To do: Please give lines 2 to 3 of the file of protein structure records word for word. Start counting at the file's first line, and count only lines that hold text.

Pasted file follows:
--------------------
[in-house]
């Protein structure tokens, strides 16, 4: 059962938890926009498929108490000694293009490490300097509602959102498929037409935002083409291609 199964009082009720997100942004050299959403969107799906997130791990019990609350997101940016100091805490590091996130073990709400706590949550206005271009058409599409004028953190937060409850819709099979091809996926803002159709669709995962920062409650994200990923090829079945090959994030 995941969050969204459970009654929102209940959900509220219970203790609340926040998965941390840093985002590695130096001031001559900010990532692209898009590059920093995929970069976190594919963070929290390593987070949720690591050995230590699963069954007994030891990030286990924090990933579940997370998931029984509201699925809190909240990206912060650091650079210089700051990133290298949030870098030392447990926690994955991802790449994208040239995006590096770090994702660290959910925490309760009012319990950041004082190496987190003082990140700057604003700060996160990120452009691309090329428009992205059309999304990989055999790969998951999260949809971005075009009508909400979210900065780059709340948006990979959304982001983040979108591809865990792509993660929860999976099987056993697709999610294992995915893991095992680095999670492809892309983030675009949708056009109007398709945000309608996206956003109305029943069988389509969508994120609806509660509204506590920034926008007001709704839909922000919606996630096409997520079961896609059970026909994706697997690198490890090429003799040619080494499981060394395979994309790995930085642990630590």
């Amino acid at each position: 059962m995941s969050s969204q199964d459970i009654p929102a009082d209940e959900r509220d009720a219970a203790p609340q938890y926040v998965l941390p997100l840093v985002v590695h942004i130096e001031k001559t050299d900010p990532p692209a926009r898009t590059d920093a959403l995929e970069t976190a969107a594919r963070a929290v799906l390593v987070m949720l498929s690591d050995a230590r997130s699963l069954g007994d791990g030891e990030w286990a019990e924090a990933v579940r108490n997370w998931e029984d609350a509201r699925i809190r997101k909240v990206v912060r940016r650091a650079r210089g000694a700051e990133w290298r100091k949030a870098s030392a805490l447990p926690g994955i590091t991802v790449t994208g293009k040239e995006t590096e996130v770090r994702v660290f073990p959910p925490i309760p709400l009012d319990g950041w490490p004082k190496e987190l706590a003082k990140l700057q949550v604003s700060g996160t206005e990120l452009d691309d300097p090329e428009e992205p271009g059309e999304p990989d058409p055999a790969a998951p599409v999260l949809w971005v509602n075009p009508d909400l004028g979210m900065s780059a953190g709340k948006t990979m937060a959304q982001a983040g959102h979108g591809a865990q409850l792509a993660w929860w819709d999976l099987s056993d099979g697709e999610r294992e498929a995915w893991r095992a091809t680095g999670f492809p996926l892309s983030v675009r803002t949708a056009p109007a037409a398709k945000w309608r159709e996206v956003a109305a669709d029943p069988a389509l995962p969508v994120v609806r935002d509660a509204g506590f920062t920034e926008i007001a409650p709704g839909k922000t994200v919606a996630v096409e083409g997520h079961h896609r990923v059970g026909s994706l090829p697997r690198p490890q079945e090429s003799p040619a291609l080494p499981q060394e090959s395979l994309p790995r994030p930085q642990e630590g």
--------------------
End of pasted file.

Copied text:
């Protein structure tokens, strides 16, 4: 059962938890926009498929108490000694293009490490300097509602959102498929037409935002083409291609 199964009082009720997100942004050299959403969107799906997130791990019990609350997101940016100091805490590091996130073990709400706590949550206005271009058409599409004028953190937060409850819709099979091809996926803002159709669709995962920062409650994200990923090829079945090959994030 995941969050969204459970009654929102209940959900509220219970203790609340926040998965941390840093985002590695130096001031001559900010990532692209898009590059920093995929970069976190594919963070929290390593987070949720690591050995230590699963069954007994030891990030286990924090990933579940997370998931029984509201699925809190909240990206912060650091650079210089700051990133290298949030870098030392447990926690994955991802790449994208040239995006590096770090994702660290959910925490309760009012319990950041004082190496987190003082990140700057604003700060996160990120452009691309090329428009992205059309999304990989055999790969998951999260949809971005075009009508909400979210900065780059709340948006990979959304982001983040979108591809865990792509993660929860999976099987056993697709999610294992995915893991095992680095999670492809892309983030675009949708056009109007398709945000309608996206956003109305029943069988389509969508994120609806509660509204506590920034926008007001709704839909922000919606996630096409997520079961896609059970026909994706697997690198490890090429003799040619080494499981060394395979994309790995930085642990630590």
């Amino acid at each position: 059962m995941s969050s969204q199964d459970i009654p929102a009082d209940e959900r509220d009720a219970a203790p609340q938890y926040v998965l941390p997100l840093v985002v590695h942004i130096e001031k001559t050299d900010p990532p692209a926009r898009t590059d920093a959403l995929e970069t976190a969107a594919r963070a929290v799906l390593v987070m949720l498929s690591d050995a230590r997130s699963l069954g007994d791990g030891e990030w286990a019990e924090a990933v579940r108490n997370w998931e029984d609350a509201r699925i809190r997101k909240v990206v912060r940016r650091a650079r210089g000694a700051e990133w290298r100091k949030a870098s030392a805490l447990p926690g994955i590091t991802v790449t994208g293009k040239e995006t590096e996130v770090r994702v660290f073990p959910p925490i309760p709400l009012d319990g950041w490490p004082k190496e987190l706590a003082k990140l700057q949550v604003s700060g996160t206005e990120l452009d691309d300097p090329e428009e992205p271009g059309e999304p990989d058409p055999a790969a998951p599409v999260l949809w971005v509602n075009p009508d909400l004028g979210m900065s780059a953190g709340k948006t990979m937060a959304q982001a983040g959102h979108g591809a865990q409850l792509a993660w929860w819709d999976l099987s056993d099979g697709e999610r294992e498929a995915w893991r095992a091809t680095g999670f492809p996926l892309s983030v675009r803002t949708a056009p109007a037409a398709k945000w309608r159709e996206v956003a109305a669709d029943p069988a389509l995962p969508v994120v609806r935002d509660a509204g506590f920062t920034e926008i007001a409650p709704g839909k922000t994200v919606a996630v096409e083409g997520h079961h896609r990923v059970g026909s994706l090829p697997r690198p490890q079945e090429s003799p040619a291609l080494p499981q060394e090959s395979l994309p790995r994030p930085q642990e630590g």